|Products||Ammunition, handloading equipment and supplies.|
Number of employees
|200+ (April 2009)|
|Footnotes / references|
Largest independent producer of bullets in the world
The company was founded by Joyce Hornady (1907–1981) who started in the munitions business in the early 1940s when he teamed up with Vernon Speer to make bullet jackets from spent brass rimfire cases. After World War II, Hornady began buying up surplus manufacturing equipment from the US government—such as Waterbury-Farrell transfer presses, which are still in use by the company today. In 1964, Hornady began manufacturing rifle and pistol ammunition. The company is currently run by Joyce Hornady's son, Steve Hornady, who took over after his father's death in a plane crash on January 15, 1981. The Piper Aztec, with Hornady at the controls flying in heavy fog, crashed into Lake Pontchartrain while on final approach to New Orleans Lakefront Airport.
Pacific Tool CompanyEdit
Steve Hornady worked for Pacific Tool Company from 1960 to 1971, from the time the company moved from California to Nebraska until Pacific Tool was bought by Hornady. Pacific's DL-366 was their final progressive press and Hornady's first, and it is still manufactured by Hornady as the 366 Auto.
Hornady makes target shooting and hunting rounds as well as self-defense loads. In 1990, the Hornady XTP (which stands for Extreme Terminal Performance) won the industry's Product Award of Merit 1990 from the National Association of Federal Licensed Dealers. The company was the primary developer of the .17 HMR and .17 HM2 rimfire cartridges, increasingly popular for small game and vermin hunting. Hornady has worked closely with firearms maker Sturm, Ruger on the development of the new line of Ruger cartridges including the .480 Ruger, .204 Ruger, and .375 Ruger.
The company developed the LEVERevolution ammunition, which uses a spitzer bullet with a soft elastomer tip to give better aerodynamic performance than flatter bullets, while eliminating the risk of a shock driving the pointed polymer tip of a bullet in a lever action rifle's tube magazine into the primer of the cartridge in front, causing an explosion.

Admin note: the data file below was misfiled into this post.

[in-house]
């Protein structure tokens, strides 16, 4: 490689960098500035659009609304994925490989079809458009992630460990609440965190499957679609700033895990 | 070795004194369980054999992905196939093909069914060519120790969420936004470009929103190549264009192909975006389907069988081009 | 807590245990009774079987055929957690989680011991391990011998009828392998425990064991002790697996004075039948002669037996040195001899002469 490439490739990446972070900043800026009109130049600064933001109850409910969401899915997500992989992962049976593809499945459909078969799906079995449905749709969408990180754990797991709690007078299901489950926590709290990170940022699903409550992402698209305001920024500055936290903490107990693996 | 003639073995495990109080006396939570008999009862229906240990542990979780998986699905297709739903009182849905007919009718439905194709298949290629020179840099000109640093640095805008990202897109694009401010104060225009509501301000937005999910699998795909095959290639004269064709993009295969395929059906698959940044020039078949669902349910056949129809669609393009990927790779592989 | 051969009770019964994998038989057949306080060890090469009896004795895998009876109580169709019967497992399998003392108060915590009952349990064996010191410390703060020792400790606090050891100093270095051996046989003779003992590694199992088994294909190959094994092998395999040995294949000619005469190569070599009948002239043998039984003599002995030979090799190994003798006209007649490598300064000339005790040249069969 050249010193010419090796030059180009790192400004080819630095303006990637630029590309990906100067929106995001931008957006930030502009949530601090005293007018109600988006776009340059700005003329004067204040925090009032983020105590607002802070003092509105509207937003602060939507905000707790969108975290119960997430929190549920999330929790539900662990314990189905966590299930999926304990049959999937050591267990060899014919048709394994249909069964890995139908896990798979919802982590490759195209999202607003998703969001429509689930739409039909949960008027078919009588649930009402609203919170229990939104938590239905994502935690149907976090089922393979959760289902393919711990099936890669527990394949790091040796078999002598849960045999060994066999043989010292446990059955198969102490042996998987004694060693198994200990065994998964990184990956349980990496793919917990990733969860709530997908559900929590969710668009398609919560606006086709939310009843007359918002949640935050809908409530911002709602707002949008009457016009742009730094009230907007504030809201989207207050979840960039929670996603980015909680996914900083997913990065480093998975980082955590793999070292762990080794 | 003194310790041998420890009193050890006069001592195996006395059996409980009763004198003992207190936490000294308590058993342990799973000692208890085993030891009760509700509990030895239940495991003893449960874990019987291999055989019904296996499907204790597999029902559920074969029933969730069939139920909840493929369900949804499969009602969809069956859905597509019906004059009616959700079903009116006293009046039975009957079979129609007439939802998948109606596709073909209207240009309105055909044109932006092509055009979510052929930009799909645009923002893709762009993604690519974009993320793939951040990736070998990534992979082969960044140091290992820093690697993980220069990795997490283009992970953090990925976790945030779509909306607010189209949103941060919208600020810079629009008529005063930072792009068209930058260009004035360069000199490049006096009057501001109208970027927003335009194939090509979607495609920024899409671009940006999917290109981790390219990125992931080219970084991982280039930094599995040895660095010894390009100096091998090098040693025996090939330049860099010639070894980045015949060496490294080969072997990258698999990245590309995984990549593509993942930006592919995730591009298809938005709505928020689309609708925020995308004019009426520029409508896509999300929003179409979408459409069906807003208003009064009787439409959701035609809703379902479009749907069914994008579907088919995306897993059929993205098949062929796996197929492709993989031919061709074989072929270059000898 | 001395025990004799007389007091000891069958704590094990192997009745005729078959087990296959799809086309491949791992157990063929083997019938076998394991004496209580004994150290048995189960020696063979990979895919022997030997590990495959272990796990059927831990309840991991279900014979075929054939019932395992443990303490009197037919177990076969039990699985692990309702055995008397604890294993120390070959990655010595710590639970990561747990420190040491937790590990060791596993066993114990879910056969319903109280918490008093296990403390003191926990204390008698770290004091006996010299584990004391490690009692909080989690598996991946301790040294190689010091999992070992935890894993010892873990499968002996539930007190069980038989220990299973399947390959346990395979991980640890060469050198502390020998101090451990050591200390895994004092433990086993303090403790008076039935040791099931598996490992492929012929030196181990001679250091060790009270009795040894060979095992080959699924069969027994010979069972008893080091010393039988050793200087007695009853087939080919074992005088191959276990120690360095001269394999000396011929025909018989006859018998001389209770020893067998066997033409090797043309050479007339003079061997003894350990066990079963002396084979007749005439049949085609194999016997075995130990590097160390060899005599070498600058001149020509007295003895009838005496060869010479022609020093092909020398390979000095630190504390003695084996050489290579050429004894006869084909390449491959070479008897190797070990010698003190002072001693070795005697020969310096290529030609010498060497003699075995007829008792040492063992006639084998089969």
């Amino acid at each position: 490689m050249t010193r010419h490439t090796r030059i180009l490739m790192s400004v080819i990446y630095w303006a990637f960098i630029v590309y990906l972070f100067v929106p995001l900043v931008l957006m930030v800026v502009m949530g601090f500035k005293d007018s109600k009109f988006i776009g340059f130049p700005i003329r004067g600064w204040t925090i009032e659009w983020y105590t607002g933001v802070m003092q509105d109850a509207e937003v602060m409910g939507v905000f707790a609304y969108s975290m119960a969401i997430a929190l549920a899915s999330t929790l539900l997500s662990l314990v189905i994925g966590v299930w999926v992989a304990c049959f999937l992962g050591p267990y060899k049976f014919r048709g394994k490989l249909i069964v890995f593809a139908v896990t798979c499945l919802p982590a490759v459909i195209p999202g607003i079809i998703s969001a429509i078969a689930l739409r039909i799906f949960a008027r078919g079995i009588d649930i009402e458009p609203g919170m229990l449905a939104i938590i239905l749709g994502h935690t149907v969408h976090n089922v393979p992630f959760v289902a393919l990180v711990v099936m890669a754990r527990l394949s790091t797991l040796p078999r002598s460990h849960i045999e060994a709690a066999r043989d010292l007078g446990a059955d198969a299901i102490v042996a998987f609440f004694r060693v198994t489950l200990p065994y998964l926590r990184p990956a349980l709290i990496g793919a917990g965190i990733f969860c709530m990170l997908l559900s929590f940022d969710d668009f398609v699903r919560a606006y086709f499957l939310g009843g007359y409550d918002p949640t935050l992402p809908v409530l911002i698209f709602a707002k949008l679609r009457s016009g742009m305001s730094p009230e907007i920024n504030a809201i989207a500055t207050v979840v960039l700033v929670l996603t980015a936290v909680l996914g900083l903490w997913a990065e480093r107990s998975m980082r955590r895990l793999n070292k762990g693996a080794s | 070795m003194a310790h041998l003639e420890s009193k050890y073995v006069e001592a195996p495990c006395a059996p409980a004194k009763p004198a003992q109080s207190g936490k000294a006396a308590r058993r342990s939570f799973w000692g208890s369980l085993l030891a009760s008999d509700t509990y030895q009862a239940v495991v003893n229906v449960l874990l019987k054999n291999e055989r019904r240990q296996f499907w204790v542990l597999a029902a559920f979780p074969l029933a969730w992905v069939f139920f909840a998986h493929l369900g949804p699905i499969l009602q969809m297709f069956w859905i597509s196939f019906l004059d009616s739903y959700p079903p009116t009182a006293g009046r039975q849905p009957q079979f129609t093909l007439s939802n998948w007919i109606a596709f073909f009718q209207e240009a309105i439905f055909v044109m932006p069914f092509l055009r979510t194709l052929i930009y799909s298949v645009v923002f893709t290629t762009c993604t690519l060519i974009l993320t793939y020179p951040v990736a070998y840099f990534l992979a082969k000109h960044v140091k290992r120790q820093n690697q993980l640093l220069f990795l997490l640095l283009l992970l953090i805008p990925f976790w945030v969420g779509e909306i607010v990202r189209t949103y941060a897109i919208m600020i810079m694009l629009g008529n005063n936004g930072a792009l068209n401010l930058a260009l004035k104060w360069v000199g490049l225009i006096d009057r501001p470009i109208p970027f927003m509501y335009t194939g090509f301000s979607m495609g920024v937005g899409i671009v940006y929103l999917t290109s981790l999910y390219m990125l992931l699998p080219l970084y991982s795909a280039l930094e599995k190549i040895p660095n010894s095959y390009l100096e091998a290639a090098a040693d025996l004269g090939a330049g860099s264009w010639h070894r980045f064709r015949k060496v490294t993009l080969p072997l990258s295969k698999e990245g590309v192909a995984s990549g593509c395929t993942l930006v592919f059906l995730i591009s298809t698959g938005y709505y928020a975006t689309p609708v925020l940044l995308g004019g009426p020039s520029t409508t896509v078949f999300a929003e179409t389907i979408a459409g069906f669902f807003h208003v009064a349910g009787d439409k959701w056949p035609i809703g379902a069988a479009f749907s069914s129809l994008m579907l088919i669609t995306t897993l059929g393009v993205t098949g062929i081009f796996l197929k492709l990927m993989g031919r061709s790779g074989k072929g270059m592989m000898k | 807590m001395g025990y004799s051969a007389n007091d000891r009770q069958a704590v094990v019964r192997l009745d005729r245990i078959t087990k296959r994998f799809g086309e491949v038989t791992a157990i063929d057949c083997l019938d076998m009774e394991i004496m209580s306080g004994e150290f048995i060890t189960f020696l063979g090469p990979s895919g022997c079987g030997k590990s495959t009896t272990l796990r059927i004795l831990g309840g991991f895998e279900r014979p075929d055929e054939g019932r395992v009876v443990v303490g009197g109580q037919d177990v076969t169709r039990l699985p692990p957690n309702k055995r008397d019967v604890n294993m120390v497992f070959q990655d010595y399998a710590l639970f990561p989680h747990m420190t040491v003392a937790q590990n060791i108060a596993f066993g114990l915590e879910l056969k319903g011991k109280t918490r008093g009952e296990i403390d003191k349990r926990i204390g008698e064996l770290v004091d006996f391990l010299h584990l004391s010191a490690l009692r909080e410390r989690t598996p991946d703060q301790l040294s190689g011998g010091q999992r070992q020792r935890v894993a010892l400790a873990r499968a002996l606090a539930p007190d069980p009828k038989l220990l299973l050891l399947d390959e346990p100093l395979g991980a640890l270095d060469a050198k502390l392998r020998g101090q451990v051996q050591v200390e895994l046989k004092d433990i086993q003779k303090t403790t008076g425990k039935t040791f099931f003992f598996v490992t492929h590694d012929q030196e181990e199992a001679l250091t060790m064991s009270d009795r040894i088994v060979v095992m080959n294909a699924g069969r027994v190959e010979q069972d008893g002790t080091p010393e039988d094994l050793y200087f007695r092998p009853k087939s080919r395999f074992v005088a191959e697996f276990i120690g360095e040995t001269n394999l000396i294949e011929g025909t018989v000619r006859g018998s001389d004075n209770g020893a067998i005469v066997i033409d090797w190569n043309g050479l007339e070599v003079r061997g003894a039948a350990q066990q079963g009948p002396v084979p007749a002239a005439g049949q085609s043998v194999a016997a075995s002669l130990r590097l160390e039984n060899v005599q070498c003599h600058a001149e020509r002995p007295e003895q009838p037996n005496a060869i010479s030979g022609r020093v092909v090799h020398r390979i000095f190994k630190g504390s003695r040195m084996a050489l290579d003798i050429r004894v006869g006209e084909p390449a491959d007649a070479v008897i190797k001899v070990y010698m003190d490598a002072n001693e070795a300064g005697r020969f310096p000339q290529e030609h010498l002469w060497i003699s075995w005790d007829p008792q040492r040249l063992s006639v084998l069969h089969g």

At the beginning of 2012, Hornady brought out a "Zombie Max" bullet, apparently due to the growing interest in "Zombie Shooting" in America.
Hornady released the Vintage Match ammunition to replicate the original military performance specifications unique to wartime rifles such as the Mauser, Lee–Enfield, Mosin–Nagant, Swedish Mauser or others chambered in 6.5×55mm, .303 British, 7.62×54mmR, 7.92×57mm Mauser and .30-06.
- Zwoll, Wayne van (2011). Shooter's Bible Guide to Rifle Ballistics. Skyhorse Publishing Company, Incorporated. pp. 184–185. ISBN 978-1-62087-285-7.
- "A twin-engine plane carrying three people on a flight from Nebraska crashed into Lake Pontchartrain in heavy fog Thursday while on approach to New Orleans Lakefront Airport". www.upi.com/archives. January 15, 1981. Retrieved October 18, 2018.
- Tamage, Ken (2011). Handloader's Digest: The World's Greatest Handloading Book. Iola, Wisconsin: Gun Digest Books. p. 166. ISBN 1-4402-2451-X.
- Barnes, Frank C. (22 September 2009). Cartridges of the World: A Complete and Illustrated Reference for Over 1500 Cartridges. Iola, Wisconsin: Gun Digest Books. p. 13. ISBN 1-4402-1330-5.
- Ramage, Ken (19 November 2008). Guns Illustrated 2009. Iola, Wisconsin: F+W Media, Inc. p. 77. ISBN 0-89689-673-0.
- Massaro, Philip P. (11 September 2014). Gun Digest Shooter's Guide to Reloading. Iola, Wisconsin: F+W Media. p. 225. ISBN 978-1-4402-3998-4.
- Taffin, John (February 2007), "Seven revolution: it's not your grandpa's .30-.30", Guns Magazine
- fieldsportschannel, fieldsportschannel. "How to shoot zombies with real bullets". fieldsportschannel.tv. Retrieved 29 October 2012.
- "Archived copy". Archived from the original on 2017-04-26. Retrieved 2017-04-25.CS1 maint: archived copy as title (link)
| Longest confirmed combat sniper-shot kill
Hornady .50 A-MAX
3,540 m (3,871 yd)
using Canadian long-range sniper weapon (LRSW)